Rajiv Gandhi assassination case: State can suspend, remit sentences on its own, TN tells SC
Tamil Nadu on Wednesday told the Supreme Court that the state governments can on their own decide to suspend or remit sentences of convicts and the statutory powers to grant mercy to them is not dependent on conditions.
New Delhi: Tamil Nadu on Wednesday told the Supreme Court that the state governments can on their own decide to suspend or remit sentences of convicts and the statutory powers to grant mercy to them is not dependent on conditions.
"We do not have to wait for any application. The state government can exercise the power under the CrPC if situation demands. Power to grant mercy cannot be based on conditions," the counsel for Tamil Nadu told a five-judge Constitution bench headed by Chief Justice H L Dattu.
Senior advocate Rakesh Dwivedi, representing Tamil Nadu, referred to the provisions of the Code of Criminal Procedure to buttress the point that the state government is empowered to take a call in certain cases and Centre should not tread into its territory.
"When any person has been sentenced to punishment for an offence, the appropriate Government may, at any time, without conditions or upon any conditions which the person sentenced accepts, suspend the execution of his sentence or remit the whole or any part of the punishment to which he has been sentenced," one of the parts of Section 432 of CrPC reads.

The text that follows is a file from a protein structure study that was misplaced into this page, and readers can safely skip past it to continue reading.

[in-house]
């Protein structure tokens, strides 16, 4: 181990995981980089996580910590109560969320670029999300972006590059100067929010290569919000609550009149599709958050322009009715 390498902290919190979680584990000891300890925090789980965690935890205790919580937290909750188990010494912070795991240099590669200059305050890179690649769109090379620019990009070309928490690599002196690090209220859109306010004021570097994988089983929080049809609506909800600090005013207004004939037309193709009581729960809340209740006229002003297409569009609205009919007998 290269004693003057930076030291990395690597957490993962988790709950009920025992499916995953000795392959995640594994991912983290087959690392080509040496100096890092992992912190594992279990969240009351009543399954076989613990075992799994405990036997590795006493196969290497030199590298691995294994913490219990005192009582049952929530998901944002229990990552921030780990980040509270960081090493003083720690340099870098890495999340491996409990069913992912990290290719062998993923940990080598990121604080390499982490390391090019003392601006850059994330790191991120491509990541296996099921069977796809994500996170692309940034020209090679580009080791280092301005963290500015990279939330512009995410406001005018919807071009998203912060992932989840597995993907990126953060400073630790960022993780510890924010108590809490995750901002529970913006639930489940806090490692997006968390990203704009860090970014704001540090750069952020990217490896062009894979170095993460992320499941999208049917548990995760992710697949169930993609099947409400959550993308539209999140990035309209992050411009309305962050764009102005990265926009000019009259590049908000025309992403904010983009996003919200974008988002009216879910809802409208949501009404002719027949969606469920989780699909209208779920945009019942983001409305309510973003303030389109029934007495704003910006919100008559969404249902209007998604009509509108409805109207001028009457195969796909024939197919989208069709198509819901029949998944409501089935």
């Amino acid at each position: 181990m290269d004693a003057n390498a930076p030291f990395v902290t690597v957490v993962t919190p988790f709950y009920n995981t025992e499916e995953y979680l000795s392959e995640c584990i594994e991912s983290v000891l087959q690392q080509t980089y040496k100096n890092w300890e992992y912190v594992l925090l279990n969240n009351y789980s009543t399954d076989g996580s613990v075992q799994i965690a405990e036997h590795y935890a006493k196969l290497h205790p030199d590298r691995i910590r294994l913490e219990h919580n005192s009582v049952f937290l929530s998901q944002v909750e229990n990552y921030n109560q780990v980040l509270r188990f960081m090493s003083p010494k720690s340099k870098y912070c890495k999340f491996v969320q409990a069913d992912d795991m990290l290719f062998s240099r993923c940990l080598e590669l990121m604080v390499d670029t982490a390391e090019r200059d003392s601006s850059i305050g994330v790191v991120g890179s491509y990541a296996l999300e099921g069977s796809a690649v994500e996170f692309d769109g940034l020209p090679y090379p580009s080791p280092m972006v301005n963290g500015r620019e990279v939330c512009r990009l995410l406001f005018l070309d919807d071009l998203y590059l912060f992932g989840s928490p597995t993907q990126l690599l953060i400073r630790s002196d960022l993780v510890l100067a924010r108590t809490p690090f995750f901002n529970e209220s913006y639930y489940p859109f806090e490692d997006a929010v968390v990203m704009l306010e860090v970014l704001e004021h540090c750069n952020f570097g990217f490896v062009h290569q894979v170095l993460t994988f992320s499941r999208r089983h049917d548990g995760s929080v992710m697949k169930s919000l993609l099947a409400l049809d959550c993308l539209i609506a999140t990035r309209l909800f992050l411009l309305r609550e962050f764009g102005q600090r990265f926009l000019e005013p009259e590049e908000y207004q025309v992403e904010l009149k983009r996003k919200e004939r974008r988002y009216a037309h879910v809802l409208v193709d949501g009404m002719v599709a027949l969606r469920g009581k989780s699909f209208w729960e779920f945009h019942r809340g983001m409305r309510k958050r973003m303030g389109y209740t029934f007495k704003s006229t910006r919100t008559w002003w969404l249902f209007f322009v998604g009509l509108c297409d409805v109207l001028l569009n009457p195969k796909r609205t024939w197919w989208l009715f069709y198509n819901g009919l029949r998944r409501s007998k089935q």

Dwivedi, dealing with the relevant legal provisions, said that the state government may require the opinion of the presiding judge of the court which had confirmed the sentence of the convict before taking a decision on remission pleas.
The words -- "may require" -- make the conditions optional, the lawyer told the bench which also comprised Justices F M I Kalifulla, Pinaki Chandra Ghosh, Abhay Manohar Sapre and U U Lalit.
The bench is going into the maintainability of the Centre's petition opposing Tamil Nadu government's decision to set free the convicts in the Rajiv Gandhi assassination case after remitting their life sentences
Besides the maintainability of the plea, the bench would also decide whether the sentence of a prisoner, whose death penalty has been commuted to life, can be remitted by the state government.
It would also decide whether life term meant jail term for rest of the life or a convict has a right to claim remission.
Earlier, Tamil Nadu government had trashed accusations that its decision to release seven Rajiv Gandhi assassination case convicts was "political and arbitrary".